Le Peep's focus on breakfast and lunch stems from a decision made more than 40 years ago, when Buddy and Rhoda Waldman opened The Village Pantry in Aspen, Colorado, and—not wanting to miss a half day of skiing—would close the kitchen each day before noon. The duo would continue to tinker with their concept, stare at it through a novelty-sized microscope, and change its name before it eventually migrated to Texas.
Nowadays, the kitchen staff perpetuates the breakfast-crafting tradition by offering omelets, eggs benedict, skillets, and build-your-own pancake options that use ingredients such as walnuts, bacon, pineapple, and chocolate chips. Traditional dishes are augmented with unique twists, such as the Gooey Buns, english muffins broiled with brown sugar, cinnamon, and almonds and served with a signature side of Mom's Sassy Apples. During midday hours, a variety of salads, burgers, and sandwiches parades out of the kitchen accompanied by smoothies, juices, or Mother Parkers coffee. Le Peep's catering service delivers breakfast and lunch fare to homes, events, or filibustered neighborhood-watch meetings.
Orbs of freshly made dough chug along the lustrous metallic conveyor belts of Marquez Bakery and Tortilla Factory's enormous tortilla-making mechanism, polka-dotting the chainlink pathways as they're flattened, baked, and morphed into the eatery's trademark fare. The chefs at the family bakery load the disks with traditional Mexican meats, such as chorizo and chicharrón, by hand, whisper "goodbye" to each morsel, and send them off to catered events or the onsite restaurant. They also sate sweet teeth with meticulously constructed custom cakes, harking back to founder Jose Marquez's legacy of selling donuts, pies, and sweet bread from his own home.
Light streams in through the floor-to-ceiling windows at the front of Glazed Doughnuts & Cafe, glinting off cushy high-backed chairs and sleek wooden tables before mingling with the crystals in the ornate chandelier. Before taking a seat or levitating next to the bookshelf, customers can peruse the mouth-watering menu, selecting treats including tantalizingly fresh scratch-made doughnuts, croissants, and muffins, carefully stacked sandwiches, and draughts of energy-boosting coffee.
Mabuhay, mahal, kumain is the motto of owners Chonnie Richey and Czarina Hounsel at Zen Bistro & Dessert Bar—Tagalog for “live, love, eat.” It’s an appropriate mantra for a bakery shaped by the sisters’ Filipino heritage with flavors collected from across Asia and comforting, homey treats such as cake balls. The latter have been raved about on the Cooking Channel's Food Crafters and in D Magazine. Each day, the kitchen rolls them from fresh-baked cake, frosting, and add-ins such as dark-chocolate cookie dough and fruit to create more than 10 classic and seasonal flavors including Filipino-inspired creations such as a purple ube yam variety. The spheres are then dipped in melted chocolate and decorated with more chocolate, colored crystal sugar, and sprinkles. At the dessert bar, customers can also reach for piles of stuffed cookies, gourmet cupcakes, and cakesicles—a fluffier, chewier version of icicles.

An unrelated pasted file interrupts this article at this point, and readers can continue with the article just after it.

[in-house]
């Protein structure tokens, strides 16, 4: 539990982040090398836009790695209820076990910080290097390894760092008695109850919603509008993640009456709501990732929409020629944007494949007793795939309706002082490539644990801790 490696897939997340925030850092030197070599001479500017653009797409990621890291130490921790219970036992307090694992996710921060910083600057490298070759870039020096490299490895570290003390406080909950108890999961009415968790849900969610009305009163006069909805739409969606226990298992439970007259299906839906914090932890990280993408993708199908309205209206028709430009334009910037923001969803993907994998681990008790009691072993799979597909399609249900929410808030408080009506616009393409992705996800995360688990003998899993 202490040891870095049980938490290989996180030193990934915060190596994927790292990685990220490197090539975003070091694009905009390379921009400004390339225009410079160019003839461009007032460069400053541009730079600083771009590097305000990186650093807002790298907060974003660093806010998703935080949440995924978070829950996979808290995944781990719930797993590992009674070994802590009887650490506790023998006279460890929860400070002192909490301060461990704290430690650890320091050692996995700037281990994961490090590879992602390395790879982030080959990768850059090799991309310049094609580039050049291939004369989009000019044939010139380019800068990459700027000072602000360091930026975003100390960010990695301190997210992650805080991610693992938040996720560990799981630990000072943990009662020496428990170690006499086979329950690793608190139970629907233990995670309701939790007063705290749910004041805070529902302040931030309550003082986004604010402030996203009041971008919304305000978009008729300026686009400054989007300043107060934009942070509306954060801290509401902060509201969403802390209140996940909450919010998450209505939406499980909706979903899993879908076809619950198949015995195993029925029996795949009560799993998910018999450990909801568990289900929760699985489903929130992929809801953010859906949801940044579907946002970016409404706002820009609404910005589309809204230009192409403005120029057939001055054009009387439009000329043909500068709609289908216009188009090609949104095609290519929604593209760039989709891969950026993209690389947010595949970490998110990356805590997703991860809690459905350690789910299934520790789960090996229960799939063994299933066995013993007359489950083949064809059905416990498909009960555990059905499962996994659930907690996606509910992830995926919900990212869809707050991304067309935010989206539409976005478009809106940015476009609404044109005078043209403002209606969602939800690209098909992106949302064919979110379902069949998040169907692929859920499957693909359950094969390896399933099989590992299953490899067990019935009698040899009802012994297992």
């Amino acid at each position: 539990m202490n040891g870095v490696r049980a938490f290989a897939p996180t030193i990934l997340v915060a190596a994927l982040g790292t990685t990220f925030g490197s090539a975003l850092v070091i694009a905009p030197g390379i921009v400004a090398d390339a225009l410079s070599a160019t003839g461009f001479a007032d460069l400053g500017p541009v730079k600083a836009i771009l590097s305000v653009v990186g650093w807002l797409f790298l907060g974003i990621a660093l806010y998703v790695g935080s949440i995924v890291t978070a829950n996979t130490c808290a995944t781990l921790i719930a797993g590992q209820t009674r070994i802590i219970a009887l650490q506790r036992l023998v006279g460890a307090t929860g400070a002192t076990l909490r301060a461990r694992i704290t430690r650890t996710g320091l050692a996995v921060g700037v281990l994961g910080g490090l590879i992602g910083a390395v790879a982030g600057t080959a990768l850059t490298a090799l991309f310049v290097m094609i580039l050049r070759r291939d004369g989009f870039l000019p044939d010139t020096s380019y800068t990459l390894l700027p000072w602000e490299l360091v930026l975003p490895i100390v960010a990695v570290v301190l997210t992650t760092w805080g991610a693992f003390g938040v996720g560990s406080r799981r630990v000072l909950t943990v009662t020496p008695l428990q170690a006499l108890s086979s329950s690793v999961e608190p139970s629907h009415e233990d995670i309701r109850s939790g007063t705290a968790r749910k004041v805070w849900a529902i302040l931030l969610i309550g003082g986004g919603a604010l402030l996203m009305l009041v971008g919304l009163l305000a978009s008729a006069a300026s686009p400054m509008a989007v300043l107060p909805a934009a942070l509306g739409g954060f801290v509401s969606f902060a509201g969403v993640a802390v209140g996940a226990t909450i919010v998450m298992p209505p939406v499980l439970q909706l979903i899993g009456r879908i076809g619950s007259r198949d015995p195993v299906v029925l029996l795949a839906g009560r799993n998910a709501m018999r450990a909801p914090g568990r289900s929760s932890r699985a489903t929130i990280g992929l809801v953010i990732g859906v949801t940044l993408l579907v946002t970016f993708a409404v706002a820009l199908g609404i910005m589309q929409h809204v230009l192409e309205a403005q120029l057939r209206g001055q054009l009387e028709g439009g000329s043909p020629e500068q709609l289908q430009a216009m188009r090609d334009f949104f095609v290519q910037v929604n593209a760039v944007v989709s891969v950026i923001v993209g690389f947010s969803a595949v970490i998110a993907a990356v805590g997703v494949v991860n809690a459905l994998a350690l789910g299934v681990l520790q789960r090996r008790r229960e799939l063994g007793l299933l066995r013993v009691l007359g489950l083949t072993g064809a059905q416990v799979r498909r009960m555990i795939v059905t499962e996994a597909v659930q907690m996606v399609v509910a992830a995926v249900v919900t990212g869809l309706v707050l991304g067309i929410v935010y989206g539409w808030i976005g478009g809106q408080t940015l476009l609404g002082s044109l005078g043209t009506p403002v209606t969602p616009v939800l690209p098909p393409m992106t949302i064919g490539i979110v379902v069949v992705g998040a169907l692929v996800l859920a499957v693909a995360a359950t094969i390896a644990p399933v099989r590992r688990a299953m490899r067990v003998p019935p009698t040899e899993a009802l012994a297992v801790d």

Asian flavors come into the forefront in a bistro menu of traditional Filipino dishes, Asian tapas, and bubble teas brimming with black tapioca pearls. The savory side of Zen’s mini-empire has attracted nearly as much attention as the sweets for dishes as bracingly authentic as the spicy beef caldereta—a tomato-based stew of potatoes, beef, and liver—and as American-influenced as the egg-topped Tocino burger, which made CraveDfw’s Comprehensive Dallas Burger Guide.
In Mexico, life’s milestones are inextricably linked to chocolate. And Andrea Pedraza will never forget sipping her first mug of delicious hot chocolate on the morning of her first communion.
Her early memories of chocolate blossomed into a lifelong obsession. Now, at Cocoandré Chocolatier, Ms. Pedraza strives to match the purity of that first mug. She imports 100% natural, cocoa-butter-based raw chocolate from Belgium and Mexico to craft her European-style truffles, flavors them with exotic spices, and covers them with ganache made with butter and heavy whipping cream.
Her confections have earned a slew of positive press, including a spot on Good Morning Texas, which showcases her inventive chocolate molds in holiday-appropriate shapes. Her team can also create custom molds, allowing patrons to fulfill a lifelong dream of eating Rodin’s The Thinker.:m]]
It was a fateful night in January 1999 when the bellies of college sophomores Leon and Tiffany started to rumble. The two UT Austin students convened at Leon's apartment, where they whipped up a batch of chocolate-chip cookies in his oven. As they chewed on the warm, gooey fruits of their labor, the pair was struck by the idea to sell these freshly baked cookies to their fellow students. They began delivering treats to their peers during evening study breaks before expanding their customer base to include parents and Austin residents, all the while renting the back kitchen of a local restaurant to accommodate the growing demand.
Fifteen years later, the indulgent lure of Tiff's Treats has helped Leon and Tiffany open 13 locations throughout Austin, Dallas, and Houston. Within these bakeries, kitchen crews sculpt fresh dough into 10 types of cookies, supplementing the gooey morsels with decadent brownies and signature Tiffwiches—vanilla Blue Bell ice cream sandwiched between two warm cookies. Bakers hand-deliver batches every day, pulling them fresh from the oven instead of the overheated engine block of the delivery car.